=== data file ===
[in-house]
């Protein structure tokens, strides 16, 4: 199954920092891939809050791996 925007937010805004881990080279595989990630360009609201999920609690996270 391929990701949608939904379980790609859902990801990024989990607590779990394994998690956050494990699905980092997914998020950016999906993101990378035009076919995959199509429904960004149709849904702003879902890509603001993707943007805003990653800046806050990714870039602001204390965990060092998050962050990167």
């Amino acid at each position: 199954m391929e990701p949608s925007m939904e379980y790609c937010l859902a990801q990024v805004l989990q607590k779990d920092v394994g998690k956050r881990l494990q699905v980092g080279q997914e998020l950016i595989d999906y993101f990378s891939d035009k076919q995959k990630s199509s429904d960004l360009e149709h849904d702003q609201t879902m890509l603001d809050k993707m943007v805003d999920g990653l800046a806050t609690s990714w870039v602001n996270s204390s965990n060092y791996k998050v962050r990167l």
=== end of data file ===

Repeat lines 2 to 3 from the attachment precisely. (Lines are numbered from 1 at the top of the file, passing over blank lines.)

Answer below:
């Protein structure tokens, strides 16, 4: 199954920092891939809050791996 925007937010805004881990080279595989990630360009609201999920609690996270 391929990701949608939904379980790609859902990801990024989990607590779990394994998690956050494990699905980092997914998020950016999906993101990378035009076919995959199509429904960004149709849904702003879902890509603001993707943007805003990653800046806050990714870039602001204390965990060092998050962050990167």
């Amino acid at each position: 199954m391929e990701p949608s925007m939904e379980y790609c937010l859902a990801q990024v805004l989990q607590k779990d920092v394994g998690k956050r881990l494990q699905v980092g080279q997914e998020l950016i595989d999906y993101f990378s891939d035009k076919q995959k990630s199509s429904d960004l360009e149709h849904d702003q609201t879902m890509l603001d809050k993707m943007v805003d999920g990653l800046a806050t609690s990714w870039v602001n996270s204390s965990n060092y791996k998050v962050r990167l």